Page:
how to establish a coaching agreement coach

How to Establish a Coaching Agreement?


Tomas Zidek

November 25, 2020

How to Establish a Coaching Agreement?

What is a coaching agreement?

When you enter a store there is a shop assistant who asks you: “How can I help you?”. When you take a taxi, the taxi driver asks you: “Where would you like to go?”. In any professional relationship, the probability of a successful outcome is highly dependant on the professional’s understanding of what the client seeks. Without this understanding the shop assistant has a very low chance of recommending you the right product, the taxi driver has a very low chance of taking you where you want to go, and the coach has a very low chance of making the conversation useful.

How to start?

You might have been thinking about asking your client: “How can I help you?”. I would not recommend this question. The common answer to this one would be: “Do I look like I need help?”, when you ask people how can you help them, they associate help with someone who is not doing a good job, someone who is weak, so accepting help might be viewed as a failure. We do not want to put our clients into this position and also we are not here to help people. We know the client is OK, the client has resources to move forward and that change is happening all the time. We are here to have a conversation that might be useful.

What difference does it make?

Offering a useful conversation instead of help makes a huge difference for the client. No one wants help but everyone wants something useful. Therefore the way to start a conversation with the client might be:

  • What would you like to achieve out of this conversation?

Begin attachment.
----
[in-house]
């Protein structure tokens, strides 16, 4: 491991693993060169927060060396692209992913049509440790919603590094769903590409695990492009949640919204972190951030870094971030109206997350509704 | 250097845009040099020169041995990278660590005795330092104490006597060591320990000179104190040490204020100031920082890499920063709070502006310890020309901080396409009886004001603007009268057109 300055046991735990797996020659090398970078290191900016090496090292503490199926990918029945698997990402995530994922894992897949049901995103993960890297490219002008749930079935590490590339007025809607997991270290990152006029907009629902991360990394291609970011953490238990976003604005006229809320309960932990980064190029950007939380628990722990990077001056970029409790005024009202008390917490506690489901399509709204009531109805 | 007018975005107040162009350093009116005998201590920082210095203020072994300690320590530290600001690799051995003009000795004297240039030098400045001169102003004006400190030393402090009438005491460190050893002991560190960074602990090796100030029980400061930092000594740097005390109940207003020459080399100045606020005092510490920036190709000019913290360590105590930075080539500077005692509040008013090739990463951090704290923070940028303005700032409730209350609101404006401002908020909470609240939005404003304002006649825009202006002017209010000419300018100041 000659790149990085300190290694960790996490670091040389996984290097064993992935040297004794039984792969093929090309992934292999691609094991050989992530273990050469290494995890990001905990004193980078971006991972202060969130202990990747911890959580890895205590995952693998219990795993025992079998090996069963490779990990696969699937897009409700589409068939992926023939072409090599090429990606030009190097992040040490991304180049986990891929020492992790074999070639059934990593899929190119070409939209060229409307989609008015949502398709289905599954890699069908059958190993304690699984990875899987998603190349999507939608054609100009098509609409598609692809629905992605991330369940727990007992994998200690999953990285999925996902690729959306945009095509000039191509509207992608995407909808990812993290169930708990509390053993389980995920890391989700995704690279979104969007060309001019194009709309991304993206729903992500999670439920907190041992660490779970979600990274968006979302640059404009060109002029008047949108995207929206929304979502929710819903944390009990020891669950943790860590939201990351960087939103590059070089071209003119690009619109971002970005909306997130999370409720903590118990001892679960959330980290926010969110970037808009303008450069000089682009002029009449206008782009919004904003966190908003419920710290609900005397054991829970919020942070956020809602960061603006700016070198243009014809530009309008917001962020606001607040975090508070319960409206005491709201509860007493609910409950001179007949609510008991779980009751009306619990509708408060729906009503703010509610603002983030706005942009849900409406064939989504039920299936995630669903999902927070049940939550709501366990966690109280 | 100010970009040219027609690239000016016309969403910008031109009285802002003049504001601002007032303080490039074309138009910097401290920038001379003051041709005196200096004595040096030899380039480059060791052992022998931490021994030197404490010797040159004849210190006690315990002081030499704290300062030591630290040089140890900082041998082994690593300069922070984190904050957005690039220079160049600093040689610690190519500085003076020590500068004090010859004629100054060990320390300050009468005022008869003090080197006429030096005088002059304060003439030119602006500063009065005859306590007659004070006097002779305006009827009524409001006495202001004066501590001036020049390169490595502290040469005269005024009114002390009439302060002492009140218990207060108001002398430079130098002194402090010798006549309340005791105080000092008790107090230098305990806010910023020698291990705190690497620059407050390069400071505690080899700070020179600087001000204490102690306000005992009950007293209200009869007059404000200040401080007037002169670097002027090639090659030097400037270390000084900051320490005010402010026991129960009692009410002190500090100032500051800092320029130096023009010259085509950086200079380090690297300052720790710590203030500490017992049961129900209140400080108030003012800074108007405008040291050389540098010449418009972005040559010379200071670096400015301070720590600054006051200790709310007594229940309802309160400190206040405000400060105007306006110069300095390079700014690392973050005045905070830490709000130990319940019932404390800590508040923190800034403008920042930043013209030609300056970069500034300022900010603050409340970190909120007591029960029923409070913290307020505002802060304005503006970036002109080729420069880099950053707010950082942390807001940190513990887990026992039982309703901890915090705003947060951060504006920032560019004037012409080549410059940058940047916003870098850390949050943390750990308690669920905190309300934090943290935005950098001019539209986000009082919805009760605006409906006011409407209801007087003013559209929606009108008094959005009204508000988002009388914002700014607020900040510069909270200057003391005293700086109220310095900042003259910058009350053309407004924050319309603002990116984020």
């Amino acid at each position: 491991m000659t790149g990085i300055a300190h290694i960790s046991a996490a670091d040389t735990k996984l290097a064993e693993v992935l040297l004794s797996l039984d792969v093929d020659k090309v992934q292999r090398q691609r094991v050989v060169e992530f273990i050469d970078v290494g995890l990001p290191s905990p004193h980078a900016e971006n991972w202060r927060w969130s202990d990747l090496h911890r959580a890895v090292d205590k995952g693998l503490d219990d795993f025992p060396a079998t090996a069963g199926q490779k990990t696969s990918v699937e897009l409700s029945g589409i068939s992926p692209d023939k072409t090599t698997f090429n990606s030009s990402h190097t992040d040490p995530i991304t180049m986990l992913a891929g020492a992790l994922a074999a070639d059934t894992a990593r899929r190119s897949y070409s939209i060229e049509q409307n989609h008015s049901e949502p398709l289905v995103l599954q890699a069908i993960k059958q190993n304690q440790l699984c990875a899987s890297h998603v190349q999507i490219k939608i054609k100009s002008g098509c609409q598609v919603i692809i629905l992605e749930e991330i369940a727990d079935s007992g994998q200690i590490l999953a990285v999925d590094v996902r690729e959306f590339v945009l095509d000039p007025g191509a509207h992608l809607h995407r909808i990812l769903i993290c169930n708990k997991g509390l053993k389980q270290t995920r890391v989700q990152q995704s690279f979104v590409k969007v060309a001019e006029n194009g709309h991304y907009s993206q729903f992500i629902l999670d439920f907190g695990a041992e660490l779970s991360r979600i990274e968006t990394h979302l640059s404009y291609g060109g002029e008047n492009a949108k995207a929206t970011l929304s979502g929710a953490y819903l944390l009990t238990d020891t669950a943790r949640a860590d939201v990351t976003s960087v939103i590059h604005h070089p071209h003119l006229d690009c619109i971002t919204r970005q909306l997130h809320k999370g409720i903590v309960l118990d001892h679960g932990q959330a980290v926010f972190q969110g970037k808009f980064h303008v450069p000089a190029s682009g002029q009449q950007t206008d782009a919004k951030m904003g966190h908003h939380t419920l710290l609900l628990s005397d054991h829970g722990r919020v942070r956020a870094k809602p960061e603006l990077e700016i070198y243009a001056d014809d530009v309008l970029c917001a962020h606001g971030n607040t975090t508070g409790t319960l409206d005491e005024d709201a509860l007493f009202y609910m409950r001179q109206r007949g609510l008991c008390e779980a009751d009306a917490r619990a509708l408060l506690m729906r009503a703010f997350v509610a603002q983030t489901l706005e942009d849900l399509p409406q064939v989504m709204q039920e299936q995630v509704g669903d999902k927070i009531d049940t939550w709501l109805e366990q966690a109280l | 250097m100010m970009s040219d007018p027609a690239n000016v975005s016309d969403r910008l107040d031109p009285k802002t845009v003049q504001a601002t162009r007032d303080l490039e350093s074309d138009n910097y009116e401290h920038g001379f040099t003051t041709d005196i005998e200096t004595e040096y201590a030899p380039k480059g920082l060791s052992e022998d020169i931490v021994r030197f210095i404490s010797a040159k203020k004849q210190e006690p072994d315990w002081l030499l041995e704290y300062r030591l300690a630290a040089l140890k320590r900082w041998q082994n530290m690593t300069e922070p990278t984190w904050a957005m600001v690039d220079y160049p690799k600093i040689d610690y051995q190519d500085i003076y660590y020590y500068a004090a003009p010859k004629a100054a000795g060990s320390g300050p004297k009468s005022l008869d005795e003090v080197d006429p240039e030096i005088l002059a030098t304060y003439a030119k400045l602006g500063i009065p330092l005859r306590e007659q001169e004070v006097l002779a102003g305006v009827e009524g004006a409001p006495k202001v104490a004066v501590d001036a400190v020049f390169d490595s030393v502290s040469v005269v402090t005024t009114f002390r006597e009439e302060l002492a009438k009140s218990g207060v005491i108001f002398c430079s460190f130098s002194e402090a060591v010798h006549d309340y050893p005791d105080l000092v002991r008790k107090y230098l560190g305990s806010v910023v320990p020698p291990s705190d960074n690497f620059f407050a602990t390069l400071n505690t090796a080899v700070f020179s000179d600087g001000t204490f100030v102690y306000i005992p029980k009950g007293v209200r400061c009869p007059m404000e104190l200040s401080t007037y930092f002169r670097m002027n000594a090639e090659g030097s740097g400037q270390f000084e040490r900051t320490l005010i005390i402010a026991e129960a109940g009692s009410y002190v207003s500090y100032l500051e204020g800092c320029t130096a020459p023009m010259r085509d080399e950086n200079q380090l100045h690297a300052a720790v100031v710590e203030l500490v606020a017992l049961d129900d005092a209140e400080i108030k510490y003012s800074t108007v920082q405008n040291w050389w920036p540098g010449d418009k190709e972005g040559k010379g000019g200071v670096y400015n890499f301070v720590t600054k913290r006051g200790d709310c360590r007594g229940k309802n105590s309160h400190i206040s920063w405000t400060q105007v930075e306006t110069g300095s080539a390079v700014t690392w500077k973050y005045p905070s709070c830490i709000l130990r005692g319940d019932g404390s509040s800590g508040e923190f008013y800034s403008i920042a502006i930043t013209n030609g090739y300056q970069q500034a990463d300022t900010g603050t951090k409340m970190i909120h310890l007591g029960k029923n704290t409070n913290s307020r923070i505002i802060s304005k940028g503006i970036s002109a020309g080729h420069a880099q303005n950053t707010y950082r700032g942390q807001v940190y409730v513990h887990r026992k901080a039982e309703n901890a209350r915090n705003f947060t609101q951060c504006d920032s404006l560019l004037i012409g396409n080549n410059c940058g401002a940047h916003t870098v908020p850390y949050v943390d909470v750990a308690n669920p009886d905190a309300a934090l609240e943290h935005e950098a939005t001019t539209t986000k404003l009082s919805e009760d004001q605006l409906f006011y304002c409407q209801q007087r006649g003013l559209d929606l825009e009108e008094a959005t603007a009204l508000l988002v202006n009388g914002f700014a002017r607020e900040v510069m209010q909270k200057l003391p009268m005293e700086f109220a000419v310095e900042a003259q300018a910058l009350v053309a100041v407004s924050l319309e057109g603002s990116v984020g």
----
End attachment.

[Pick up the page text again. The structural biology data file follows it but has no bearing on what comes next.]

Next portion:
• How would you know that it was useful to you?
  • What would tell you that this was a good use of your time?

The Best Hopes Question

The Best Hopes question is one of the many ways how to open up a conversation in a solution-focused way. It was developed by Evan George, Chris Iveson, and Harvey Ratner at BRIEF Therapy UK Limited which is the world’s leading center for solution-focused practice. What are your best hopes out of this conversation? It is used by leading solution-focused practitioners around the world because this question is very brief and directly steers the attention toward outcomes expected as a result of the work together.

Process vs Outcome

Some practitioners ask “What would you like to talk about ?” that question will usually encourage people to talk about a problem. “How would you like to spend this time together?” is another common way coaches open up a conversation. The client might reply “I would just like to talk about my job.” While this might be interesting information it is not sufficient for a solution-focused practitioner as it describes a process rather than an outcome. The SF coach will need to follow up on this with another question.

Coach: How would you like to spend this time together?

Client: I would just like to talk about my job.

Coach: And what do you hope it would lead to?

Client: I hope I would feel that someone listens to me.

Coach: If we talked about your job so you feel that someone listens to you, what difference would it make outside of this conversation?

Client: Well, I hope the situation would get more stable.

Directly to the point

The coach had to go on and ask a couple more questions to elicit the desired outcome from the client. This does not mean that it is fundamentally wrong but we as solution-focused practitioners should keep in mind, that the client is the central focus of our work. Therefore we should seek paths that are most beneficial to the client. These are rarely the paths that take unnecessary detours. As the saying goes, “Time is Money!”.

Coach: What are your best hopes from this conversation?